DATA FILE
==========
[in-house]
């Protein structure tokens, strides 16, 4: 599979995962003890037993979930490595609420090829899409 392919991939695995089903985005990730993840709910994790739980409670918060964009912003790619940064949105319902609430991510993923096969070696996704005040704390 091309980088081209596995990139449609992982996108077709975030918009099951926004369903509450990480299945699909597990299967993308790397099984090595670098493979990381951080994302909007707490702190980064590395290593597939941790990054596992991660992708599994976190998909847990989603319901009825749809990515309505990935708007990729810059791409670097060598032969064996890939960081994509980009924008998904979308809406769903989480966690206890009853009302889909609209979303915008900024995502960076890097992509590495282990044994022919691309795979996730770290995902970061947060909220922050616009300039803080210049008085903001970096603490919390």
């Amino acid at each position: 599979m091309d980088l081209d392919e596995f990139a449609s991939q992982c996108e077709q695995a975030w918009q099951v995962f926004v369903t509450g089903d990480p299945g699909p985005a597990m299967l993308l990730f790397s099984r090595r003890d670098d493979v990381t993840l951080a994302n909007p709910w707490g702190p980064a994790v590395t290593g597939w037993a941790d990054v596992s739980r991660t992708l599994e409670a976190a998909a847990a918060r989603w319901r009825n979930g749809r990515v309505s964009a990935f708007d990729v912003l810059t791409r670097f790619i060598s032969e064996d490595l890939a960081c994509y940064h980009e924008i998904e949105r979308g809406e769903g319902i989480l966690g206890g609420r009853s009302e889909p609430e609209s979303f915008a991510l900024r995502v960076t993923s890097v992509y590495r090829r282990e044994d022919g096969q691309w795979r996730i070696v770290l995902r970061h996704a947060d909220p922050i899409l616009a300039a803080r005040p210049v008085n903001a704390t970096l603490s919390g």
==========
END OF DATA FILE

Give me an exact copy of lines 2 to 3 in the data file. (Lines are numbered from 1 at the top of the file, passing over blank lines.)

């Protein structure tokens, strides 16, 4: 599979995962003890037993979930490595609420090829899409 392919991939695995089903985005990730993840709910994790739980409670918060964009912003790619940064949105319902609430991510993923096969070696996704005040704390 091309980088081209596995990139449609992982996108077709975030918009099951926004369903509450990480299945699909597990299967993308790397099984090595670098493979990381951080994302909007707490702190980064590395290593597939941790990054596992991660992708599994976190998909847990989603319901009825749809990515309505990935708007990729810059791409670097060598032969064996890939960081994509980009924008998904979308809406769903989480966690206890009853009302889909609209979303915008900024995502960076890097992509590495282990044994022919691309795979996730770290995902970061947060909220922050616009300039803080210049008085903001970096603490919390």
């Amino acid at each position: 599979m091309d980088l081209d392919e596995f990139a449609s991939q992982c996108e077709q695995a975030w918009q099951v995962f926004v369903t509450g089903d990480p299945g699909p985005a597990m299967l993308l990730f790397s099984r090595r003890d670098d493979v990381t993840l951080a994302n909007p709910w707490g702190p980064a994790v590395t290593g597939w037993a941790d990054v596992s739980r991660t992708l599994e409670a976190a998909a847990a918060r989603w319901r009825n979930g749809r990515v309505s964009a990935f708007d990729v912003l810059t791409r670097f790619i060598s032969e064996d490595l890939a960081c994509y940064h980009e924008i998904e949105r979308g809406e769903g319902i989480l966690g206890g609420r009853s009302e889909p609430e609209s979303f915008a991510l900024r995502v960076t993923s890097v992509y590495r090829r282990e044994d022919g096969q691309w795979r996730i070696v770290l995902r970061h996704a947060d909220p922050i899409l616009a300039a803080r005040p210049v008085n903001a704390t970096l603490s919390g």